An Inanimate Object
"What size of shoe do you take?"
"A shoe the size of my feet."
Well I didn't expect that sort of answer, of course, a bit off-beam if you ask
me, given to me by a child actually, quite logical of course, perfectly correct,
but still unexpected.
On this note, have you ever had one of those days when things go a bit off-beam
yourself? I'm sure you have. Haven't we all? The sort of day when an inanimate
object hits you square in the face for no apparent reason. Or a stupid day
- a day when you do stupid things? I had a stupid day recently.
Very painful it was too.
I was ambling along the pavement and admiring the shrubs in the park (Buddleia,
Jasmine, Philadelphus, that sort of thing) when a lamp post hit me on the side
of the head. Not really the sort of thing that you expect to happen, is it, and
very similar, in fact, to an incident a number of years ago involving a young
lady called Cassandra: 'The Cassandra Incident'.
Cassandra was sauntering along the roadside verge without a care in the world -
just like me - when she was hit full in the face by a road sign, dented it too,
and even now, years later, the imprint of her face (main features only - nose,
chin and forehead) are clearly visible beneath the words 'Please Give Way To
On-Coming Traffic'. For some reason she didn't see it, you see, and this
despite the fact that she was looking straight ahead at the time. Now there's a
mystery for you. And what do you say after witnessing an incident like
that? 'Are you alright' is a bit lame, a bit weak, isn't it, particularly when
the poor woman is holding her face and making such horrible moaning noises. Or
do you say nothing and pretend not to notice? Now there's a dilemma. I
said nothing at the time, of course, because I didn't want to embarrass her.
Sometimes it's best to turn a blind eye, isn't it, so I admired the wild poppies
in the field opposite and pretended not to notice anything untoward as she lay
dazed and horizontal on the grass beside me. (In hindsight though - if I recall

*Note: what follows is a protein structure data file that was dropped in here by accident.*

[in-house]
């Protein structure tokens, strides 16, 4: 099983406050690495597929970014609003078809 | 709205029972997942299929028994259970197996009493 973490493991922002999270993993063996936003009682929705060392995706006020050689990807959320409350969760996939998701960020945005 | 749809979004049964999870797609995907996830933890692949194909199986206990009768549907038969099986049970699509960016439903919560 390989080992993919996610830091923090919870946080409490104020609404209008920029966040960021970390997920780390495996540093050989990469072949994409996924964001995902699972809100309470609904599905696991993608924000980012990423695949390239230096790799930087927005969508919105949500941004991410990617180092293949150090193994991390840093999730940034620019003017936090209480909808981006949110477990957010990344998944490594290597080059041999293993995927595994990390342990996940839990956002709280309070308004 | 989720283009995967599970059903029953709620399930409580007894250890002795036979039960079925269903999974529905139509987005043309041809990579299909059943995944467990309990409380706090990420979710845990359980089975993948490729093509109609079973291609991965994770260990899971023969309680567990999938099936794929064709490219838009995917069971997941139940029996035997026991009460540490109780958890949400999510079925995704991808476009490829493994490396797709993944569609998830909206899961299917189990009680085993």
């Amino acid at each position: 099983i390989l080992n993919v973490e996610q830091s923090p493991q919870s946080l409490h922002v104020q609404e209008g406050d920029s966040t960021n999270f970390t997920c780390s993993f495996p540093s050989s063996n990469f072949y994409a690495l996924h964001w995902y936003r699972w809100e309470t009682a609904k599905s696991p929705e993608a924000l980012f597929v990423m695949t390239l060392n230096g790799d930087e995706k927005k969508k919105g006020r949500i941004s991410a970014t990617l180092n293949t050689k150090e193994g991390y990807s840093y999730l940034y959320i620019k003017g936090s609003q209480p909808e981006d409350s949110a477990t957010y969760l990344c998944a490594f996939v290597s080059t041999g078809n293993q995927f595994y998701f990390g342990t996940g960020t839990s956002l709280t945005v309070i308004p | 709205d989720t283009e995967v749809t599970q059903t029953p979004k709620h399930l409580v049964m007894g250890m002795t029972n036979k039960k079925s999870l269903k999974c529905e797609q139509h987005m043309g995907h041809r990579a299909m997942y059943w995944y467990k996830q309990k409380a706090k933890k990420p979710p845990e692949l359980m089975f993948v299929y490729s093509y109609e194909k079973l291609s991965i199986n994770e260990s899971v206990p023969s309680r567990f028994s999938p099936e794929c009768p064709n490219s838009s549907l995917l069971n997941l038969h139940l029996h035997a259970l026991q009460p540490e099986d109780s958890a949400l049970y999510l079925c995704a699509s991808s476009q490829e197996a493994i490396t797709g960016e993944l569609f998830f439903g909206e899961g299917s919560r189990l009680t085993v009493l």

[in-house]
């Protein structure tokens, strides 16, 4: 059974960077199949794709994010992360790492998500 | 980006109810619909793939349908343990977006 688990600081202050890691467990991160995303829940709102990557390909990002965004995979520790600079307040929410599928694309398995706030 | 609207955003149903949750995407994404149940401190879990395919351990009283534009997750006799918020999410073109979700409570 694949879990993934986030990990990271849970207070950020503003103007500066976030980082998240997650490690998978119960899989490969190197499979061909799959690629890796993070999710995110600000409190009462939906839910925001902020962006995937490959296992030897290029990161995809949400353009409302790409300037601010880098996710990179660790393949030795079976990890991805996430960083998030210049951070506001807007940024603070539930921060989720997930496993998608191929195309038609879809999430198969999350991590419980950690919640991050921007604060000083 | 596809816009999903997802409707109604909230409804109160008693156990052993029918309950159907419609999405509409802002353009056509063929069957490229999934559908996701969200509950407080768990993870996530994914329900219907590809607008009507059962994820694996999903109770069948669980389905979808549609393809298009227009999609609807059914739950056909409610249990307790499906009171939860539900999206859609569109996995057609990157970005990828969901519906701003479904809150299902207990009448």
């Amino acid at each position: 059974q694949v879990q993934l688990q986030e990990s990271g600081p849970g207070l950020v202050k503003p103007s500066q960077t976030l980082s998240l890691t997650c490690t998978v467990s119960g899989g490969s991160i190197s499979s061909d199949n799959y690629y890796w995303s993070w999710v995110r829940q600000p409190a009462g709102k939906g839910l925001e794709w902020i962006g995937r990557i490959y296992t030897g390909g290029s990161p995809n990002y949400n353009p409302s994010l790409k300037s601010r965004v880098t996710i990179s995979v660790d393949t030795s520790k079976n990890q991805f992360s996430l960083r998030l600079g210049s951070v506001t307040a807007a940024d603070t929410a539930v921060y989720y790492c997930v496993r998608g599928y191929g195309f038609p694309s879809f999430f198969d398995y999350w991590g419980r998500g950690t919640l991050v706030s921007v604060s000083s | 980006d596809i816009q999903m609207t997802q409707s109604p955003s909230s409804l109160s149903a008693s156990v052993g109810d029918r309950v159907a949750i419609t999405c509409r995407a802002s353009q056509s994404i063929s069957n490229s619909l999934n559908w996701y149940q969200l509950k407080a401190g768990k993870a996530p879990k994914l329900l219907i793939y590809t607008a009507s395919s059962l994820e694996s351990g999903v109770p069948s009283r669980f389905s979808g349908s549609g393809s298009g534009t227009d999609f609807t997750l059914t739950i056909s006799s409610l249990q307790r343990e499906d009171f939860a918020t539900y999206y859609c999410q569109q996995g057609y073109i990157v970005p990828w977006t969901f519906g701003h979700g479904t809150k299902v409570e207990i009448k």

correctly - this was an error of judgment for she was not best pleased, no, not
best pleased at all).
But anyway, the final outcome to this saga was simply a matter of dented pride,
dented road sign and no lasting physical injuries to speak of. To this day,
however, I can still hear the sound of Cassandra on Road Sign as she connected
with metal - a ringing, tinging sort of noise.
The lamp post and the road sign incident were accidental of course, but
sometimes this is not the case. Have you ever been tempted to stand on a garden
rake that's lying 'wrong-side' up on the lawn, I wonder?
Well of course you have. Who hasn't?
You know that you shouldn't, of
course, you know what will happen if you do - it's inevitable, isn't it? -
but you stand on it anyway, just a bit, just enough to get the handle rising
slowly off the ground, then wallop, it hits you full in the face before you can
say 'Jack Robinson', 'Gordon Bennet' or whatever your colloquial phrase might
be. Very painful. Do it once and never do it again.
But no matter what dangers lurk out there in the garden (and who invented the
garden shredder for heaven's sake!) we still opt to pursue such a satisfying
pastime with obsessive zeal.
So how about life without gardening?
Would that be a good idea? Cut down on some of the risks associated with life in
No, that's unthinkable, isn't it? Give me a bit of risk and stupidity any day.
After all, isn't that what life's all about?
(Copyright: Patrick Vickery)
Tomato Blether - January, 2002
Tree Blether - February, 2002
Hare Blether - March, 2002
A Surreal Blether - April, 2002
Slug Blether - May, 2002
Goat Blether - June, 2002
A Half-Man, Half-Garden Blether - July, 2002
A Blaze Blether - August, 2002
A Notable Quotable Blether - October, 2002
A Plant Blether - November, 2002
A Compost Blether - December, 2002
A Copper Beech Blether (or a chainsaw pruning!) - January,
A Heron Blether - February, 2003
A Bergenia Blether - March, 2003
A Rose Blether - April, 2003
A Critter Blether - August, 2003
Patrick Vickery is a garden
writer who lives in the Scottish Highlands. He runs a small perennial
plant nursery and has one book published to date: 'In Pursuit Of Perennial
Profit - The Pot Of Gold At The Bottom Of The Garden' (Capall Bann Publishers.
ISBN: 186163 1480), a 'How To' book about the propagation of hardy perennial
plants in an environmentally friendly way, and how to make your garden productive in a variety of ways for both expert and
gardening enthusiasts alike - at minimum cost and in an innovative and exciting
way. And - of course - how to sell the plants you grow (should you wish to) to
raise money (not a fortune) for yourself or a particular charity or cause.
Patrick is married with
three children, lives in a two acre wood in a wonderful part of the world, uses
a raised bed system of propagation and has two dogs, a cat and two goats. His
second book - 'Gardening Tales - Blethers and Grunts' - a collection of anecdotal tales concentrating
on the more humorous side of gardening (particularly the things that go wrong!)
has recently been completed.
Patrick's book can be
bought from an absolutely fascinating website full of gardening, herbal,
mystical, and magical books that one would never find anywhere else. The
address is www.capallbann.co.uk.